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Article - January 2004
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What's in a Name?

The answer depends on the time frame you’re talking about. 
Let’s delve deeper.

Anto Budiardjo
President of Clasma, Inc.

antob@clasma.com


What's in a Name?

Owners talk about facilities management. The HVAC industry talks about building automation. Energy specialists talk about energy management systems. Security professionals talk about security systems integration. And, the IT community talks about corporate IT networks. When it comes to buildings, what is the difference? Why are there so many terms? And, aren’t all these disciplines in fact the same thing? The answer depends on the time frame you’re talking about. Let’s delve deeper.

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The Past…

In the past the world saw all the different systems that go into buildings as separate things. This is not surprising since these systems were designed separately, specified separately, sourced separately and maintained separately. In fact, all these separate systems evolved from their particular industries, and each of these industries has matured over the past few decades, segregated in its own world with its own rules and expectations.

Thus, when talking about technologies, these systems are again very separate. The lack of available technology to truly bridge the gaps (and industries) plus the lack of reason to bridge them together have led to the development of numerous networks, standards, approaches, and of course, products in each industry. And, naturally within each industry there has often been competing solutions from technology vendors with justifiable objectives to dominate their market – and why not?

The past few decades have been a developmental phase for all these disparate systems; no more than 20 to 30 years ago systems within buildings were very minimal. Air-conditioning and heating was controlled by a time clock (if controlled at all), security was facilitated by lock and key, and the IT department didn’t even exist. Life was simple back then.

Time clock manufacturers started to see an opportunity to develop better methods of managing energy usage especially during the ‘70s and ‘80s when the world woke up to discover the fixed limit of energy resources and more importantly to most, the sky-rocketing cost. Thus grew up the energy and HVAC industries with opposing objectives to ensure occupant comfort and reduce energy costs. Meanwhile, lock and key manufacturers started to develop electronic access control systems, and TV component manufacturers saw an opportunity in video surveillance as a potential lucrative business.

The IT industry also had a rough ride through the ‘70s and ‘80s. I can recall when every year there was an expectation of it being “the year of the network”, and Novel, IBM, Microsoft, Banyan, Apple and many others were vying for dominance. This battle is thankfully over; the winner is TCP/IP, an open protocol that started life in the government and academic arenas. With the clarification of a standard came what can only be described as market explosion. Standards do that, they make the pie bigger.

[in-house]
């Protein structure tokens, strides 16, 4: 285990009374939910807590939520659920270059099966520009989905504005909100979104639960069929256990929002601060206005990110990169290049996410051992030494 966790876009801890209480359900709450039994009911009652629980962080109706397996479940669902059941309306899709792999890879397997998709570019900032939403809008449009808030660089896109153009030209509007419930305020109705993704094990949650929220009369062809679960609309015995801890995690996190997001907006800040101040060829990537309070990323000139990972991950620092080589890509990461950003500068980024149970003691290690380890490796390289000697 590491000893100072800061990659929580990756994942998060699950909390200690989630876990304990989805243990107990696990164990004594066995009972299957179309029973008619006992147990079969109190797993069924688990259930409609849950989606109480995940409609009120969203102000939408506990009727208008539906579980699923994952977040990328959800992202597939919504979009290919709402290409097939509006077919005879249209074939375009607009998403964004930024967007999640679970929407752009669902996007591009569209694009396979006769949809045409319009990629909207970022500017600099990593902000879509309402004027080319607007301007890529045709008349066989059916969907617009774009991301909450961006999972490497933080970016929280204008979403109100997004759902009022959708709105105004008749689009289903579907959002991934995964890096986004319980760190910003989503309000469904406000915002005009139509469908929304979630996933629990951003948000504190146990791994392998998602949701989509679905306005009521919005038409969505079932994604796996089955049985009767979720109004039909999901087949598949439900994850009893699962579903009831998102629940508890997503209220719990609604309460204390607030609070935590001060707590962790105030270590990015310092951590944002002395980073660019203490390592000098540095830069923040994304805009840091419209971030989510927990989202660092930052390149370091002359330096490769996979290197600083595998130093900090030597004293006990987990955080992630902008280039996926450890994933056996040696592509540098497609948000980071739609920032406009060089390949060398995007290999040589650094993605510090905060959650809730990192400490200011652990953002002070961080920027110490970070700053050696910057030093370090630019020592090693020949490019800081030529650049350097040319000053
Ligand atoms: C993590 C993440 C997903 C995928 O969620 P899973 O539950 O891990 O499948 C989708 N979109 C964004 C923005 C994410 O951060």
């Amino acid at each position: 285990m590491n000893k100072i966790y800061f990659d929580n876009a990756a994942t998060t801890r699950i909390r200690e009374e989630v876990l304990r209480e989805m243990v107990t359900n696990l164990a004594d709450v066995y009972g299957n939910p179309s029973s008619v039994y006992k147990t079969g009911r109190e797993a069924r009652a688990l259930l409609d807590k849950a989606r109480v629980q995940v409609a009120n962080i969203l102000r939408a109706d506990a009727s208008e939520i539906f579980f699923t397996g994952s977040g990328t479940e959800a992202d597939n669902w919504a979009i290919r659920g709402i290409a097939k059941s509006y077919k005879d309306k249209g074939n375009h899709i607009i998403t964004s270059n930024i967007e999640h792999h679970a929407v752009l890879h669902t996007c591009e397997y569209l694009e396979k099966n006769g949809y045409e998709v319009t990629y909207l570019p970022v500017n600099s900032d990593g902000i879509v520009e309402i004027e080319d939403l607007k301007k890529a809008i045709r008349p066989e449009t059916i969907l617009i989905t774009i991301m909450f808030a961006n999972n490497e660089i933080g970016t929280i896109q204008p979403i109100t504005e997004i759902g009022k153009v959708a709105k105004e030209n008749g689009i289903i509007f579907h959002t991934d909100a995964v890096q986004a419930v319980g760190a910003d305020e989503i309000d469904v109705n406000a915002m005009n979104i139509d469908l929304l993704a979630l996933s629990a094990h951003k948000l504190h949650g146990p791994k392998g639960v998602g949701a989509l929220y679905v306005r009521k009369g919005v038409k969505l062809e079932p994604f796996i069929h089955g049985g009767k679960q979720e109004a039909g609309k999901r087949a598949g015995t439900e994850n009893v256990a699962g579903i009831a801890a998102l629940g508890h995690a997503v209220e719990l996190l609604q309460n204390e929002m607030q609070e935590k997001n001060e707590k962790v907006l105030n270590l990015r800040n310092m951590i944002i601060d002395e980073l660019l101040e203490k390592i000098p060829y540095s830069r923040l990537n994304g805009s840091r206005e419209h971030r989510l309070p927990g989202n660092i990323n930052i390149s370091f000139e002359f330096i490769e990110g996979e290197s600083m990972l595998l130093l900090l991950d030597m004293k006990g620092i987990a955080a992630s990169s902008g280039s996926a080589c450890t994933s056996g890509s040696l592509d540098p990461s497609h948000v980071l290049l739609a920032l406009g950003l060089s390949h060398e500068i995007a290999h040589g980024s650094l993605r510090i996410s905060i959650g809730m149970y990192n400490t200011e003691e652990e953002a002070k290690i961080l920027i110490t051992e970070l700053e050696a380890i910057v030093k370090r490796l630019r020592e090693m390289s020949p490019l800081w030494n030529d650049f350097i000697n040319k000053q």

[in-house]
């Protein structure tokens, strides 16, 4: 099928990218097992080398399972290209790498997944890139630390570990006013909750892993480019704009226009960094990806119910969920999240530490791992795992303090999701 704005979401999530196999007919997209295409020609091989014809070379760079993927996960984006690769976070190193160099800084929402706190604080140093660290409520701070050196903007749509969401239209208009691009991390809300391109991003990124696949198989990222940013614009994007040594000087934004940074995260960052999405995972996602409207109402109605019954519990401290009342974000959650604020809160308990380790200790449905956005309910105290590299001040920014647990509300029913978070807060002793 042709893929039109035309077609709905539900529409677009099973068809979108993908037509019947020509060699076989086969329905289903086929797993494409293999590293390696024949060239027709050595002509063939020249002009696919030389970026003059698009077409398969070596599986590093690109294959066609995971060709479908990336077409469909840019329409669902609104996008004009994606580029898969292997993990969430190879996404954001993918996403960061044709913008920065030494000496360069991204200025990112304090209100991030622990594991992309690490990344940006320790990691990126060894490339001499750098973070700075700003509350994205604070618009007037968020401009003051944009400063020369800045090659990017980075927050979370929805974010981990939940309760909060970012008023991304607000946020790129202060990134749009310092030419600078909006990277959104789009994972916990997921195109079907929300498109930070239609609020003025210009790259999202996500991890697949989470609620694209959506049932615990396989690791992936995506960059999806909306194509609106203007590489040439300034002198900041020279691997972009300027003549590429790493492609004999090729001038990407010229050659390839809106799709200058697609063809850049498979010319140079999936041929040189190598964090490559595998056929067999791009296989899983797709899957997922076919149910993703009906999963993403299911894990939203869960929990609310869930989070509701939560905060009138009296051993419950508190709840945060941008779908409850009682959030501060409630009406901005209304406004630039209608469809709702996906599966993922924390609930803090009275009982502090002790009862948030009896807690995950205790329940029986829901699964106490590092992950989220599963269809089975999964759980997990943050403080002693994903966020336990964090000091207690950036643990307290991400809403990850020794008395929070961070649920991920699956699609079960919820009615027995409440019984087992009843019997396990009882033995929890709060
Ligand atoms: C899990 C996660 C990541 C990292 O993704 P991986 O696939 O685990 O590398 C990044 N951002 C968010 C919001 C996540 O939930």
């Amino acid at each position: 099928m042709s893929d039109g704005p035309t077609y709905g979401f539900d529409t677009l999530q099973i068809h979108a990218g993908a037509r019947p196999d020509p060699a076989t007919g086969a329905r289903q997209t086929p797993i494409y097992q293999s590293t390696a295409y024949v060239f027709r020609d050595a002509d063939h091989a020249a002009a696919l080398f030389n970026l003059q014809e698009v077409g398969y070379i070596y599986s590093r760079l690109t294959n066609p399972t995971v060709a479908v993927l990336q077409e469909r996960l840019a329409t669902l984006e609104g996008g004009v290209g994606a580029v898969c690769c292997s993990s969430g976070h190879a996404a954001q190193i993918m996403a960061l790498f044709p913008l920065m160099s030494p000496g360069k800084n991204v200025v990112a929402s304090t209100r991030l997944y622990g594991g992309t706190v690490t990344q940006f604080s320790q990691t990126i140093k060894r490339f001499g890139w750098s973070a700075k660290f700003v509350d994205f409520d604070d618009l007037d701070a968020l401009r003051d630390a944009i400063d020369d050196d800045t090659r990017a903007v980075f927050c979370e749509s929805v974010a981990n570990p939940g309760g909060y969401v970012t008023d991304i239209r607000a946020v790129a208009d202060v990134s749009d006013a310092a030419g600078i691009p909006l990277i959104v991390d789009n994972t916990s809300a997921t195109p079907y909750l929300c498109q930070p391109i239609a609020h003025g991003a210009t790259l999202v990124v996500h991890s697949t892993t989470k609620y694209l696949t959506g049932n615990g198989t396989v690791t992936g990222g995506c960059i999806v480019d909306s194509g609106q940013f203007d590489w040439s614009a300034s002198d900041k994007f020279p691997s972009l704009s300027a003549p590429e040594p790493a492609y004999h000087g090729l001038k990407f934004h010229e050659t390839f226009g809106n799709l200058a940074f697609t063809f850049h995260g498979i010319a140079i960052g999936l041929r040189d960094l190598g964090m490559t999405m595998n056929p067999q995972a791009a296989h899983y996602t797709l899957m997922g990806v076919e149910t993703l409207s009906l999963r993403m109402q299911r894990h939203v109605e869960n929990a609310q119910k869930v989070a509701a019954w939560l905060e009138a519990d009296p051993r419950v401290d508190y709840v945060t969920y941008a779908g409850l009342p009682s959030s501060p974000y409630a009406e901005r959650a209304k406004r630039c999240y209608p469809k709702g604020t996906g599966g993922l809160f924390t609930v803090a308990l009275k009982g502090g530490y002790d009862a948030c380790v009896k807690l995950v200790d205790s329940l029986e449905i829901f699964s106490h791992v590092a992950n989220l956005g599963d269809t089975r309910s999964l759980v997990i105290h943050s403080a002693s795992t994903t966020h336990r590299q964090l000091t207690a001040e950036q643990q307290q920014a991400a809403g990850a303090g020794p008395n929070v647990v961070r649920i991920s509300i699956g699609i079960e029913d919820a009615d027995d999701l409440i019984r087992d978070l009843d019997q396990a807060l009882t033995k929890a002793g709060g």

The Present…

This brings us up to today where we find ourselves in the middle of a convergence. HVAC, security, lighting, energy, utilities and life safety are converging with IT in buildings. If you haven’t noticed it yet, then listen closer to the extensive discussion and debates about the subject, and jump on the bandwagon right now before it’s too late! If you don’t want to believe that it’s happening, I suggest you leave the industry and start a pizza delivery franchise.

What’s going on today can appear very confusing. Those who thought they were contractors are considering being integrators; wholesalers are thinking they should become distributors; some security dealers see they might fare better if they were a service company while many others are looking to obtain some level of software, network or IT expertise.

So this goes back to the original question of what should we call ourselves in this developing space? There is no simple answer right now. This is a process, and only time will resolve this. What we need to do is analyze and dissect the answers to a number of very telling questions on behalf of this evolving industry.

The Future…

Reliable Controls Let’s break down the attributes of this industry’s future and see if it helps to answer our question.

What is this new industry called?

This is a key question. It is unlikely that the name will be any of the existing names at the beginning of this article. Each is too narrow in its scope simply because each was developed by only one of the many disciplines that make up the buildings industry.

Before we try and answer this question we need to know what the industry is all about. First and foremost, this industry is about buildings whether they are commercial, industrial, corporate, government or otherwise. We are not talking about homes, or what happens within the buildings, or even about things outside of the confines of buildings – although we should include the things that happen within the perimeter of a building.